Two tags written with spray paint on the wall right outside the One Happy Family solidarity structure in Lesvos. Two names that are neither Greek nor western.
Name writing as part of the same family of inscriptions in public and private spaces is deeply rooted throughout human history. Being at the same time essential acts of presence, one of the many applications of such traces in space is communicating messages. In this particular case, the two names are evidence of visibility. They had been there, then they moved elsewhere on the island, but the evidence they passed through stands there because they wrote it on the wall. Besides the people who know them personally and recall their personalities, the rest of the audience who sees their names also reads the origin of their names.
Although name writing has a long tradition and a great number of variant writing cultures, in this specific act of visibility one can find analogues to the birth of the New York City graffiti writing in the early 1970s. At that time and place, the majority of graffiti writers were coming from the poorest of segregated neighbourhoods, and from minority and migrant populations, many of whom had recently arrived from other countries. The neglected areas in which they were living had already been turned into ghettos with poor infrastructures, and inhumane conditions. At the same time as they were the victims of state politics and local authorities’ policies, the populations of these ghettos were being accused of being the source of problems facing the city. New York City kids started tagging their environment. Their very own presence in every city corner through writing their names on walls and on the sides of the subway cars was signifying their vital energy, their creative potential, and their existence—which ran counter to their construction as insignificant in the dominant discourse. Their name writing practice created what later became a worldwide art form and a global culture. In this sense, although the content of the youths’ names was not explicitly political, the act of writing them itself was totally political. Through their invented names, written on the city’s surfaces, they were proving their existence, they were representing various forms of belonging, and, last but not least, they were making visible their cultural backgrounds.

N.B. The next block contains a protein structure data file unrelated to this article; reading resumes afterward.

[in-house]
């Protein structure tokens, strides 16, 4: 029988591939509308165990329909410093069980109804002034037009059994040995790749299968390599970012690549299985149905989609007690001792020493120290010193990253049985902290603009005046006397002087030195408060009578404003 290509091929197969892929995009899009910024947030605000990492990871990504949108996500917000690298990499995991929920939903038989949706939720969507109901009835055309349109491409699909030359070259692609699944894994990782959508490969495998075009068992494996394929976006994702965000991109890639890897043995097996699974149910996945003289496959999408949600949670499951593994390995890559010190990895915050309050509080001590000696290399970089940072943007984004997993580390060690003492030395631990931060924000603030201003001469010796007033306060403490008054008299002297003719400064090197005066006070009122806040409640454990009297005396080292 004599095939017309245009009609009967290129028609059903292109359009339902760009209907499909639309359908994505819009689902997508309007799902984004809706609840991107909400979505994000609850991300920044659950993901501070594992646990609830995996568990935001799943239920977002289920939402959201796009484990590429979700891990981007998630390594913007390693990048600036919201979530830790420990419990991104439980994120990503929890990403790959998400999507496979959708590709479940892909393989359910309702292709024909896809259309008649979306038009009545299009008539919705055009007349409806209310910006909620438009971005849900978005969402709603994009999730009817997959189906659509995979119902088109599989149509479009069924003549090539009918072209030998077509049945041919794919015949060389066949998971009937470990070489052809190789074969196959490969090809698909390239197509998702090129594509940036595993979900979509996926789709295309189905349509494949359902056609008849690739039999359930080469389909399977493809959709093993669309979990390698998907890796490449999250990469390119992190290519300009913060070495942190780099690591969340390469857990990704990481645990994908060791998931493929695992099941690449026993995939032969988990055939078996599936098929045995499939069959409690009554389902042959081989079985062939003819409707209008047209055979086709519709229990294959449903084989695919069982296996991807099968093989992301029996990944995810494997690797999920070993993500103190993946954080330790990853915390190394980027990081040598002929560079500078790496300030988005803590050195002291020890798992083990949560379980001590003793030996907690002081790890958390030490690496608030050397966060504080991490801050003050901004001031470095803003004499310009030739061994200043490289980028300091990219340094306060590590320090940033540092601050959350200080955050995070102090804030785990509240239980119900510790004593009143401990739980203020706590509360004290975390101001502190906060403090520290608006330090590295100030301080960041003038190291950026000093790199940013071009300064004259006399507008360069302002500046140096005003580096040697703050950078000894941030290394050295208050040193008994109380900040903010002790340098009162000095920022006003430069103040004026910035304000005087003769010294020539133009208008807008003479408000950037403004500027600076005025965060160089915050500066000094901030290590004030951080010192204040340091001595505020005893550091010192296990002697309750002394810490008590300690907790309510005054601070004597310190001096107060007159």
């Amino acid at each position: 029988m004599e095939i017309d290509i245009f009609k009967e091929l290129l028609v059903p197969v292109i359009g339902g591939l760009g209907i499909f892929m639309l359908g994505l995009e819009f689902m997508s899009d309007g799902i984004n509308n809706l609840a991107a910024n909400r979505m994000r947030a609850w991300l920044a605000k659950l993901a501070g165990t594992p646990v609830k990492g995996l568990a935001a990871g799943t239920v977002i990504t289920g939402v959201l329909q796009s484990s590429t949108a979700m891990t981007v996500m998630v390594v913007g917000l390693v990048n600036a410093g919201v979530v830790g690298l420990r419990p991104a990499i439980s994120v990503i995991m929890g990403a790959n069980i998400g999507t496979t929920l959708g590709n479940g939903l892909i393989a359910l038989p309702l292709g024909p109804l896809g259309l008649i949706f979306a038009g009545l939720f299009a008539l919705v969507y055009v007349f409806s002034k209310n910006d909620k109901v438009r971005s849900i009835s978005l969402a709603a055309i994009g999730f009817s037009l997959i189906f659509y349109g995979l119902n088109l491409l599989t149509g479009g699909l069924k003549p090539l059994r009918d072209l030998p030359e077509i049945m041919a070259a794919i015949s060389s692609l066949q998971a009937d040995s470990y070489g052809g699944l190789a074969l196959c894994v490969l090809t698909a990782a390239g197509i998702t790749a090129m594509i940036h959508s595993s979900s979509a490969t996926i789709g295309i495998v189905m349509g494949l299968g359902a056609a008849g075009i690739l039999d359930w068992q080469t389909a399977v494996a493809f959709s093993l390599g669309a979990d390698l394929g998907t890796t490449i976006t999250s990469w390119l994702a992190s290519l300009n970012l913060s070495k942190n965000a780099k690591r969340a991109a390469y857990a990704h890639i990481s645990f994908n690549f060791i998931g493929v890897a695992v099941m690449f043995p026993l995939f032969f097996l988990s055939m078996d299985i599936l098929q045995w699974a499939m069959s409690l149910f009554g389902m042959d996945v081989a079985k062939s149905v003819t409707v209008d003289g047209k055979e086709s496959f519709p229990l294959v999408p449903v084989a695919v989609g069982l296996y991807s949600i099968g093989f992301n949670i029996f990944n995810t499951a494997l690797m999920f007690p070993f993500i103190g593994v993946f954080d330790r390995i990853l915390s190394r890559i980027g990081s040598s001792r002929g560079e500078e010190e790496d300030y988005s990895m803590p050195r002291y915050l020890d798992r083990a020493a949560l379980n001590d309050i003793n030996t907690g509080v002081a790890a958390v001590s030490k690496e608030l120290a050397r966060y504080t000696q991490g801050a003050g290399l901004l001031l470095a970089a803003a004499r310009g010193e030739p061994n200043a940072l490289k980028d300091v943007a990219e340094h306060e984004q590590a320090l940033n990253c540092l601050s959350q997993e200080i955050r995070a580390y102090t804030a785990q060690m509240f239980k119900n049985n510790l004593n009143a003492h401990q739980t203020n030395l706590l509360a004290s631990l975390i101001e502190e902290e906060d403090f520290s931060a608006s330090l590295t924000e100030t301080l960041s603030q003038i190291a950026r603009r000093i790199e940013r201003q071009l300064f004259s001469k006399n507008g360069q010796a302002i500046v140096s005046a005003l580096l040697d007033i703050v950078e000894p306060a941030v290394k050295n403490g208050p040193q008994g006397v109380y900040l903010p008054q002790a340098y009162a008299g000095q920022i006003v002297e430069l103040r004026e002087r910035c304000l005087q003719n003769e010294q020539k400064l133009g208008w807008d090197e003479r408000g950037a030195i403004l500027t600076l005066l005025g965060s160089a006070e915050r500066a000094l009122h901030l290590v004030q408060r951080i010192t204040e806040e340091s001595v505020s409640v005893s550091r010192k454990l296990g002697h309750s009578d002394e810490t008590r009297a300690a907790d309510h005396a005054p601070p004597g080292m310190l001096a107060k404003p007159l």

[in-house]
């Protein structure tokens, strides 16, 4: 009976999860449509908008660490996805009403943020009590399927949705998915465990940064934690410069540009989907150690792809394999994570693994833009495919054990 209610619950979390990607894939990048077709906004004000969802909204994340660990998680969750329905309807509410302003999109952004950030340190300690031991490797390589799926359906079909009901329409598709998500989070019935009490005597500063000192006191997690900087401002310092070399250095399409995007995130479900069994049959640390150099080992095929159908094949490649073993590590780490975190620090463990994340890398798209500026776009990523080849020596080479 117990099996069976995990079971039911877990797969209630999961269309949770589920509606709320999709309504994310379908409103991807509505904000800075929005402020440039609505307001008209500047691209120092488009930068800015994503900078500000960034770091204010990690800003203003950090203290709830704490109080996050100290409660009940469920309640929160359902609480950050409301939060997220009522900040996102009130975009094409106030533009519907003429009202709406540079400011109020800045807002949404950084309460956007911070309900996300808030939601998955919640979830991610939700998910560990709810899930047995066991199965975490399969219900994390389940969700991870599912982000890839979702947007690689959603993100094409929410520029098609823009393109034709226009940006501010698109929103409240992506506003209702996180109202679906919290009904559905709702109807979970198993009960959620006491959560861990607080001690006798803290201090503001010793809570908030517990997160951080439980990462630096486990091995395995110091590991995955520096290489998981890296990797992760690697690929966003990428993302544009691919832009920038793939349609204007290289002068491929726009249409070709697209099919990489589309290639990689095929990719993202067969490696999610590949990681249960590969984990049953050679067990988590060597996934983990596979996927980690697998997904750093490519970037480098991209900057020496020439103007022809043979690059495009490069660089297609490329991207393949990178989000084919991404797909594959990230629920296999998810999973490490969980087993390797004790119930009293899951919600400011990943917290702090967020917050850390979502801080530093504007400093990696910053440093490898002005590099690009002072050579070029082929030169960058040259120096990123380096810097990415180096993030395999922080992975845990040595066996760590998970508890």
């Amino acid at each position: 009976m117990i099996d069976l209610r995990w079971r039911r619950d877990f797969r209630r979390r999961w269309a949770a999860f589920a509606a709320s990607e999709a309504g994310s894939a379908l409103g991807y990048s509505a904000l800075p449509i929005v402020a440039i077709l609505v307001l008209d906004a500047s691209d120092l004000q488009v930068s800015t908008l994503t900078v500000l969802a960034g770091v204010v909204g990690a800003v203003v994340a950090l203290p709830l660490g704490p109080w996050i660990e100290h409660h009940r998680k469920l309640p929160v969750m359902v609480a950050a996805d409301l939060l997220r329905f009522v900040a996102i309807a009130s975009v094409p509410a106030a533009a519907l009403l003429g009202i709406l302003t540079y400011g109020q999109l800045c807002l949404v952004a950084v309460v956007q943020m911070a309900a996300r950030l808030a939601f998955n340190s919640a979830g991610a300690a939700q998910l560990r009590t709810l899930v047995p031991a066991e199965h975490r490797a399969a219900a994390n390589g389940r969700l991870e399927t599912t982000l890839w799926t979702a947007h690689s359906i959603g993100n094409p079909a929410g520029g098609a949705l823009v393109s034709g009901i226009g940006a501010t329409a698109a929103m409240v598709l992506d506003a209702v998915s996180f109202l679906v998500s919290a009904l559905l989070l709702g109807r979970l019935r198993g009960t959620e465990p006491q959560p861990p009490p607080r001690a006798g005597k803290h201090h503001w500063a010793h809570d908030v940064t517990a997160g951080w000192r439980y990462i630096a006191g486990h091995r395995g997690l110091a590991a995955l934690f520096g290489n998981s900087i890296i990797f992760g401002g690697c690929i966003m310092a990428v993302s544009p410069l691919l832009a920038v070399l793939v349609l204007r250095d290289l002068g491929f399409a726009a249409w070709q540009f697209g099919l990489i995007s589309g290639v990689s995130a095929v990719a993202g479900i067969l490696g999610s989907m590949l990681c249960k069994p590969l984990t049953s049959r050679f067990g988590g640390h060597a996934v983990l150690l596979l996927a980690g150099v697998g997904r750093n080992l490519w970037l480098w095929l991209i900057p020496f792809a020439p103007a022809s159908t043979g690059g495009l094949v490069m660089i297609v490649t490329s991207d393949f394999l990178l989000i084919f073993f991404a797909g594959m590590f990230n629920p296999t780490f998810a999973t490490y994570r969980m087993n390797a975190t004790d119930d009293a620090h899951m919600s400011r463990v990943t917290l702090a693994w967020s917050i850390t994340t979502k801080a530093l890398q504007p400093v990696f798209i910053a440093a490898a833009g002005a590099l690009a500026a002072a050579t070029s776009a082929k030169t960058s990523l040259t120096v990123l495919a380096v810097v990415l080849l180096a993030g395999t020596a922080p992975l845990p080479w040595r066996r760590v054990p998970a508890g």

In a very similar manner, today’s public discourse disorients when it accuses migrants—those who suffer the conditions they have been involuntarily experiencing—as being responsible for the conditions they experience as well as causing any number of other everyday problems. They want to keep them segregated and invisible, confined to inhumane ghettos like Moria camp. In such a manner, although they may not seem to incorporate a political message on the first reading, the tags of Muhammed’s and Hussin’s names can be read as examples of important political writings on the islands’ walls.
Baudrillard, Jean. 1993. Symbolic Exchange and Death. London: Sage Publications.
Fliesher, Alan and Paul Iovino with introduction by Phase 2. 2012. Classic Hits: New York’s Pioneering Subway Graffiti Writers, Stockholm: Dokument Press.
Sennett, Richard. 1970. The uses of disorder: personal identity & city life. New York: Knopf.